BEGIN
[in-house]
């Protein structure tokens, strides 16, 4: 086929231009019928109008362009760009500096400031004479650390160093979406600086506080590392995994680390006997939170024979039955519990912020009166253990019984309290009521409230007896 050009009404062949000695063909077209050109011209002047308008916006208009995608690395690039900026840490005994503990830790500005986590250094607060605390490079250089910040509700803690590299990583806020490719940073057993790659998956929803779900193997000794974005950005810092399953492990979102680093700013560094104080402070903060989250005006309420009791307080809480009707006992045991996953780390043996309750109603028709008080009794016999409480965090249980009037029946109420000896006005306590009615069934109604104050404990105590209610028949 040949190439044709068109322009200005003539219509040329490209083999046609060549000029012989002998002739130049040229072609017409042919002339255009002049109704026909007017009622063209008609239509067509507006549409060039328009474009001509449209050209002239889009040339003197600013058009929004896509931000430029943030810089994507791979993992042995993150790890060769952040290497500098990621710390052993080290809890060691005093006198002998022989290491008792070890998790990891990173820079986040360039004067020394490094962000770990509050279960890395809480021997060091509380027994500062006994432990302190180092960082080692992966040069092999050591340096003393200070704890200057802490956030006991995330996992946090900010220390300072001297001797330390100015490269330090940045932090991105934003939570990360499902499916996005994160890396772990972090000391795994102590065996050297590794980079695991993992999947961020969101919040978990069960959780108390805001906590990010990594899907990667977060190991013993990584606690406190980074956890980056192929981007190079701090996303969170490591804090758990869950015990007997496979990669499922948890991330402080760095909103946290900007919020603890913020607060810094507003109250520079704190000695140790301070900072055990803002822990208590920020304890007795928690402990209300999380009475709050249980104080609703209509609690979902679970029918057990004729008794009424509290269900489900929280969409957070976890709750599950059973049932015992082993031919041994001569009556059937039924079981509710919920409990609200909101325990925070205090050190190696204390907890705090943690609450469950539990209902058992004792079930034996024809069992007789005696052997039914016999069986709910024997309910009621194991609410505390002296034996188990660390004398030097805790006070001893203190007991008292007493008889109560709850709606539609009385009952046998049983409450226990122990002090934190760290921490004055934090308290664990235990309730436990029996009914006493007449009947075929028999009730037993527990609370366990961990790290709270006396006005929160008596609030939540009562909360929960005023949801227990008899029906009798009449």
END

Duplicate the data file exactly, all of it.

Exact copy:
[in-house]
């Protein structure tokens, strides 16, 4: 086929231009019928109008362009760009500096400031004479650390160093979406600086506080590392995994680390006997939170024979039955519990912020009166253990019984309290009521409230007896 050009009404062949000695063909077209050109011209002047308008916006208009995608690395690039900026840490005994503990830790500005986590250094607060605390490079250089910040509700803690590299990583806020490719940073057993790659998956929803779900193997000794974005950005810092399953492990979102680093700013560094104080402070903060989250005006309420009791307080809480009707006992045991996953780390043996309750109603028709008080009794016999409480965090249980009037029946109420000896006005306590009615069934109604104050404990105590209610028949 040949190439044709068109322009200005003539219509040329490209083999046609060549000029012989002998002739130049040229072609017409042919002339255009002049109704026909007017009622063209008609239509067509507006549409060039328009474009001509449209050209002239889009040339003197600013058009929004896509931000430029943030810089994507791979993992042995993150790890060769952040290497500098990621710390052993080290809890060691005093006198002998022989290491008792070890998790990891990173820079986040360039004067020394490094962000770990509050279960890395809480021997060091509380027994500062006994432990302190180092960082080692992966040069092999050591340096003393200070704890200057802490956030006991995330996992946090900010220390300072001297001797330390100015490269330090940045932090991105934003939570990360499902499916996005994160890396772990972090000391795994102590065996050297590794980079695991993992999947961020969101919040978990069960959780108390805001906590990010990594899907990667977060190991013993990584606690406190980074956890980056192929981007190079701090996303969170490591804090758990869950015990007997496979990669499922948890991330402080760095909103946290900007919020603890913020607060810094507003109250520079704190000695140790301070900072055990803002822990208590920020304890007795928690402990209300999380009475709050249980104080609703209509609690979902679970029918057990004729008794009424509290269900489900929280969409957070976890709750599950059973049932015992082993031919041994001569009556059937039924079981509710919920409990609200909101325990925070205090050190190696204390907890705090943690609450469950539990209902058992004792079930034996024809069992007789005696052997039914016999069986709910024997309910009621194991609410505390002296034996188990660390004398030097805790006070001893203190007991008292007493008889109560709850709606539609009385009952046998049983409450226990122990002090934190760290921490004055934090308290664990235990309730436990029996009914006493007449009947075929028999009730037993527990609370366990961990790290709270006396006005929160008596609030939540009562909360929960005023949801227990008899029906009798009449």